Key to that transition is Ecopetrol, just as it was for Marquez. In the manifesto, Petro said Ecopetrol "will play a leading role in the transition," guaranteeing the fuel Colombia "requires for the next 15 years," and contributing taxes, royalties, and dividends for the government to use.

Marquez was savvy, Zapata said, in positioning Ecopetrol at the forefront of change. At CeraWeek in 2021, Marquez said Ecopetrol was moving beyond oil and gas. It was the number one non-conventional power generation company in Colombia, he said.

And in October 2021, the government awarded contracts to 796.3 MW of solar projects. The energy and mining ministry said the 11 projects must be online by January 2023.

Petro aims to continue along the same path, Zapata added, in contrast to Mexican President Andrés Manuel López Obrador, who has positioned state-owned Pemex as the biggest hurdle to the country's energy transition.

But Ecopetrol also needs to change. Without significant new discoveries coming onstream, Colombia's crude production is expected to gradually decline from about 760,000 barrels a day (b/d) in 2022 to approximately 500,000 b/d in 2026, with oil revenues as a percentage of GDP falling to 1.9% in 2026, according to S&P Global's above-ground risk team. Oil exports as a percentage of total exports would fall to 9.1% by the same year, it added.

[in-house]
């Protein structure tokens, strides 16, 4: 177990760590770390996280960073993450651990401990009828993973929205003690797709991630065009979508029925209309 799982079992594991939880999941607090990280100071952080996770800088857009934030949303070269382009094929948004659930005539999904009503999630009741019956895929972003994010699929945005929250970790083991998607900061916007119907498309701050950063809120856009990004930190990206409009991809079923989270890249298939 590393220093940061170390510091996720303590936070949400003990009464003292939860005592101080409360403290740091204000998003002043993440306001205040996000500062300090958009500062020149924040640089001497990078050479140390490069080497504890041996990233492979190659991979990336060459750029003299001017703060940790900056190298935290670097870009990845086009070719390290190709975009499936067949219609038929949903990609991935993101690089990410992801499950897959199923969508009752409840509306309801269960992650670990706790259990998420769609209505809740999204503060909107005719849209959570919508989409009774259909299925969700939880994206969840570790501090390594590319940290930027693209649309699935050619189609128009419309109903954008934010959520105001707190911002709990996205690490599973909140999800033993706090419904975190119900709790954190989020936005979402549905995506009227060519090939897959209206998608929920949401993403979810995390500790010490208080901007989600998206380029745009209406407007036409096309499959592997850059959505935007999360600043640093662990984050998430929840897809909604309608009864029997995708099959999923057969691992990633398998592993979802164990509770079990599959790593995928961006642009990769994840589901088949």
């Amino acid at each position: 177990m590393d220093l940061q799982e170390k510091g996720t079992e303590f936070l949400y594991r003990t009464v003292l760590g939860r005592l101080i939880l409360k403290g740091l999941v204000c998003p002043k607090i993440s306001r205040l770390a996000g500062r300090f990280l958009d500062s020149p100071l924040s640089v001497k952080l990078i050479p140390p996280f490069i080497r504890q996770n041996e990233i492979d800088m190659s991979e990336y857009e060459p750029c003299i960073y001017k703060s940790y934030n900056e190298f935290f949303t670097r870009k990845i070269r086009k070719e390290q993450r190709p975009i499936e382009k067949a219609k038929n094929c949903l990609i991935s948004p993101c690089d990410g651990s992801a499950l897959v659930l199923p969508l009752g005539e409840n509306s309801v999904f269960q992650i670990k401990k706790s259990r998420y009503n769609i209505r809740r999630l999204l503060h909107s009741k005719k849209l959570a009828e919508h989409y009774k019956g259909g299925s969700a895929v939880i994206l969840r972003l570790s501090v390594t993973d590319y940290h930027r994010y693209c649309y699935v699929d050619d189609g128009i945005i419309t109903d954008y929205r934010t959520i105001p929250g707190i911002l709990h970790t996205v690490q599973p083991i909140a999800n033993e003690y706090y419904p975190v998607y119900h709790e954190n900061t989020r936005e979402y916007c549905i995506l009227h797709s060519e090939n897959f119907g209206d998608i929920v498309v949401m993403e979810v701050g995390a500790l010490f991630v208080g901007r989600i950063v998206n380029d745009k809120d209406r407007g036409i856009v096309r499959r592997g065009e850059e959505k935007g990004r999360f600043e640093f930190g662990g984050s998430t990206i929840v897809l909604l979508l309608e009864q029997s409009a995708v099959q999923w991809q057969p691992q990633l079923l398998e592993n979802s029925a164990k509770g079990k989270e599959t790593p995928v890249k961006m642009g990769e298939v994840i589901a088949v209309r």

The coming weeks will provide more details though, including how much legislative support Petro can rely on (Congress returns 20 July), and who the replacement for mines and energy minister Diego Mesa will be.

Posted 07 July 2022 by Keiron Greenhalgh, Senior Editor

This article was published by S&P Global Commodity Insights and not by S&P Global Ratings, which is a separately managed division of S&P Global.